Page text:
In 1935, Gropper received his first national notice when Vanity Fair magazine published a group of his drawings depicting “highly unlikely historical situations.” In one of the drawings, the Emperor of Japan, having received the Nobel Peace Prize, is shown hauling it away in a rickshaw-like cart. The government of Japan, outraged over the offense to its emperor, made a formal diplomatic protest and forced the U.S. Secretary of State to issue an apology.
In 1946, Gropper painted a map of the United States depicting scenes and characters from various folktales, titled, “William Gropper’s America: Its Folklore.” It was a quaint, innocuous bit of Americana that was printed and distributed around the world by the U.S. State Department. In 1953, however, Senator Joseph McCarthy came across a copy, and claiming that it was inspired by communism, subpoenaed Gropper to appear before his Permanent Subcommittee on Investigations. Like many other writers and artists who appeared before McCarthy, Gropper refused to answer any questions, and found himself blacklisted in an arts community that had previously embraced him.
By the late 1950s, Gropper’s career rebounded. Though no longer working as a cartoonist, his paintings, drawings and lithographs were shown widely by galleries across the U.S. and in Europe. He may not have been in the vanguard of contemporary American art at the time, but he was nevertheless considered an important artist of his generation, sought after by many museums and private collectors, including Maurice Lipschultz.
As a Jewish artist with an international reputation, Gropper was exactly what the committee at Temple Har Zion was looking for. Here was a chance, they reckoned, for the temple to acquire Gropper’s first and perhaps only monumental work. If everything went right, the result would be a masterpiece that would capture the attention of the art world and bring people from around the country to the corner of Harlem and Thomas in River Forest.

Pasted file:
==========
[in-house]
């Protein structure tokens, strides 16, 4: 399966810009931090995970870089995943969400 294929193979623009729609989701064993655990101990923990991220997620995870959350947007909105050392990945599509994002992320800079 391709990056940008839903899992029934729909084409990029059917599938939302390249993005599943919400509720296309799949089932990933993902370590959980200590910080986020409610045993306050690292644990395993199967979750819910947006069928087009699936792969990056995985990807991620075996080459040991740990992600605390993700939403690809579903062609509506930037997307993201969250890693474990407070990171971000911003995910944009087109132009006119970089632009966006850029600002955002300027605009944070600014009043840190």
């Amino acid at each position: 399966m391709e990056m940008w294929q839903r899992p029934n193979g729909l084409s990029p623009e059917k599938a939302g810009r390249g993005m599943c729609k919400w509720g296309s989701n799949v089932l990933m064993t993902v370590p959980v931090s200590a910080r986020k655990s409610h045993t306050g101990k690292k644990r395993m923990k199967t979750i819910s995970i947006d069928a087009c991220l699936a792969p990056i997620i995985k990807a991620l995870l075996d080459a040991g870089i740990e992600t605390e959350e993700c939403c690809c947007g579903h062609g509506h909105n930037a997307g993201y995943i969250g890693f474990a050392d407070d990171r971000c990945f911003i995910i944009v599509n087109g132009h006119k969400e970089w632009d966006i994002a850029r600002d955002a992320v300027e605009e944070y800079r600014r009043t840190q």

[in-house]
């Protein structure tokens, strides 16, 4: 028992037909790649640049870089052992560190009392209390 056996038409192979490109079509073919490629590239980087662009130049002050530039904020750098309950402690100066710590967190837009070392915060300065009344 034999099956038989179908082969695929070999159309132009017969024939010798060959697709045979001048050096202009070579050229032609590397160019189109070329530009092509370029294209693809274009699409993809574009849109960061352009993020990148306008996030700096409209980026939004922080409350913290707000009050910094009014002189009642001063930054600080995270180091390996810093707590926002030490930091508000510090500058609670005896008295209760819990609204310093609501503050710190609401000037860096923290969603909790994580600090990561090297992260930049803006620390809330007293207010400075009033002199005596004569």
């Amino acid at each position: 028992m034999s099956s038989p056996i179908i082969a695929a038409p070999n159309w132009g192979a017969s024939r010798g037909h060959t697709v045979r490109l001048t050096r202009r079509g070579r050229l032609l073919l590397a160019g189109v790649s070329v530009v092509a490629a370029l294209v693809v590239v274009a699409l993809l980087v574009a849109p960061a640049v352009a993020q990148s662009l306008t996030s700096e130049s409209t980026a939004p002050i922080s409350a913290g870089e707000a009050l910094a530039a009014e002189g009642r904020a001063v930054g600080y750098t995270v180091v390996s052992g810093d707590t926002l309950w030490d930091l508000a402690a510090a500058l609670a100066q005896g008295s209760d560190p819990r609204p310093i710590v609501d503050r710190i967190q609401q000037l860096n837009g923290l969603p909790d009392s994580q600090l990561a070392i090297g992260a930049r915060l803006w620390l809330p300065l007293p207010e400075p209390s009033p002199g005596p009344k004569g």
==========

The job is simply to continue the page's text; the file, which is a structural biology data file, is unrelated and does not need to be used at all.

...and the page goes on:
Gropper was never an observant Jew, and with the exception of a series of drawings and paintings memorializing the Holocaust, very little of his work could be considered strictly Jewish in content (even the left-leaning Yiddish daily that he worked for was almost entirely secular). The window project at Har Zion was the first major work he undertook on biblical themes. According to his contract, Gropper was to choose his subject matter in consultation with the Temple’s rabbi at the time, Joseph Tabachnik. Although the obvious choice might have been to depict the five books of Moses, one book for each window, Gropper chose, with Tabachnik’s approval, to devote all of the windows to a single book, Genesis.
Throughout his career, in his commissions and especially with his cartoons, Gropper had always insisted on total artistic freedom. “The only place where I have been able to get that freedom,” he explained in a 1947 newspaper interview, “is in the ‘left wing’ press. But I would draw for [William Randolph] Hearst if he would use my work.” Unfortunately for Gropper, Har Zion would make him answer to a higher authority than Hearst-the Second Commandment.
For millennia now, Jewish artists have grappled with the second commandment. Its injunction on graven images, not only of God, but of anything in heaven or on earth (or even in the sea) may be the single most all-inclusive act of artistic censorship in history. Characteristically, Jewish authorities through the centuries have interpreted their way in and around the commandment to suit the needs and tastes of their respective communities. Temple Har Zion was no different. Gropper was given but one limitation on his images: no human faces.
The hand of God
In the best of Gropper’s paintings and cartoons it’s the faces of his subjects-the twisted, bloated, ugly, laughing, sneering or screaming faces-that form the expressive core of his art. In depicting the character-heavy narrative of Genesis without faces, Gropper had to find a different “human” motif, one that could convey the sweeping emotional landscape of the story. The image he settled on is the hand, or more specifically, the outstretched arm.